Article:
Preparing for a hybrid workforce means paying attention to cyber security, executing simple and affordable practices to protect the business from major threats. These include: ensuring that antivirus software is updated, multifactor authentication is enabled, and that employees are using the right firewalls. Reacting to ransomware, disaster recovery and data loss can be both stressful and financially burdening, so organisations should be proactively secure by ensuring they have the right tools in place.

3. Ask the experts

Balancing employees returning to the office with remote workers can be complicated, meaning focus needs to shift to adapting to a post-pandemic normal. This requires correctly setting up tools and resources to improve security and fixing any issues caused by remote work environments.

Business leaders need to consider if they have the right staff and enough understanding to ensure equipment is secure. For SMEs and businesses recovering from the economic downturn, the answer is likely no.

Outsourcing specialised companies to manage IT infrastructure means companies are able to prioritise business, whilst technology is managed by a third-party. This initial investment can save money long-term, ensuring employees both at home and in the office are working securely and efficiently.

4. Refining your approach

The coronavirus pandemic changed working life for us all. But whilst some businesses successfully adapted to new working conditions, with little or no financial disruption, others were heavily impacted. For these struggling businesses, there is an eagerness to regain the rhythm of pre-pandemic business life.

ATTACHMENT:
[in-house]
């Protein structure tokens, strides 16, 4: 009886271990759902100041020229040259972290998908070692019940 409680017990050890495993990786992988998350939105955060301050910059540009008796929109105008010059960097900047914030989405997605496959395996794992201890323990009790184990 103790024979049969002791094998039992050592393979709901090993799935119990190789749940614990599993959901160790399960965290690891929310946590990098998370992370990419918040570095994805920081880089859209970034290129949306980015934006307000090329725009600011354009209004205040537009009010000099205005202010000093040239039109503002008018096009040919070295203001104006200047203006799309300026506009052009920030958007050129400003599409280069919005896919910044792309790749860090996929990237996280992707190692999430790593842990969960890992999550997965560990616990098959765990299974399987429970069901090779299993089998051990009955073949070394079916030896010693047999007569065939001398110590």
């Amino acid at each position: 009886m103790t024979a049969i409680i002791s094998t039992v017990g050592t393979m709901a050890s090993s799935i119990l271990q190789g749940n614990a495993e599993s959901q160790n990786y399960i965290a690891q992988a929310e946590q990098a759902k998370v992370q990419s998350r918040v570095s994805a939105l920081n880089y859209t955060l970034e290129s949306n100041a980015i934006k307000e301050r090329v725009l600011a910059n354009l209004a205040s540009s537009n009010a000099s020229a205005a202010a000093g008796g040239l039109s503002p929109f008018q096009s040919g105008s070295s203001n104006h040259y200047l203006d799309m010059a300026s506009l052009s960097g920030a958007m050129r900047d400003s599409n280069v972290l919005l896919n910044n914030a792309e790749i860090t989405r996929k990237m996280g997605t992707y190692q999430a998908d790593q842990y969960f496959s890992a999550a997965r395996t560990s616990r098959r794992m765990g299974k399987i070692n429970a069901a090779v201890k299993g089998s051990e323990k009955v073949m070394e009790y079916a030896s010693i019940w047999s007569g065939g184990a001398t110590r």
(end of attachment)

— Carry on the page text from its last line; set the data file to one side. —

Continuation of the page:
However, these organisations should allow themselves adequate time to get back on track. Whilst there can be a pressure to rush back in and make up for lost time, a good recovery can mean slowing down and refining your offerings. Ultimately, re-evaluating the best way to invest time and energy, helps build credibility and enables businesses to stabilise their customer base.

5. Money matters

It is not currently known what the long term economic repercussions of the pandemic will be, but in the short-term many businesses will continue to be affected. It is important that companies assess their costly outgoings and see where savings can be made.

Businesses that have realised the benefits of remote working, or that favour a hybrid workforce moving forward, may wish to reconsider the size of their office space, or even evaluate the value of a flexible workspace alternative. Companies should also ensure that they are only investing in affordable and reliable tools which will proactively protect their IT infrastructure. In times of economic hardship, every pound matters, so establishing where cuts can or should be made will put companies in good stead moving forward.

The tumultuous events of the past months have had a massive impact on how and where we work. But with expert help, and a thorough review of future plans, organisations can ensure they are prepared for any eventualities and for a future that is truly hybrid.

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Gregg Lalle

Gregg Lalle has more than 28 years of experience with demonstrated leadership in sales, marketing and strategic development. Since joining the ConnectWise team in 2010, Gregg has leveraged his passion for partner success to rise through the ranks to arrive at his current vital role as SVP of International Sales and Strategy.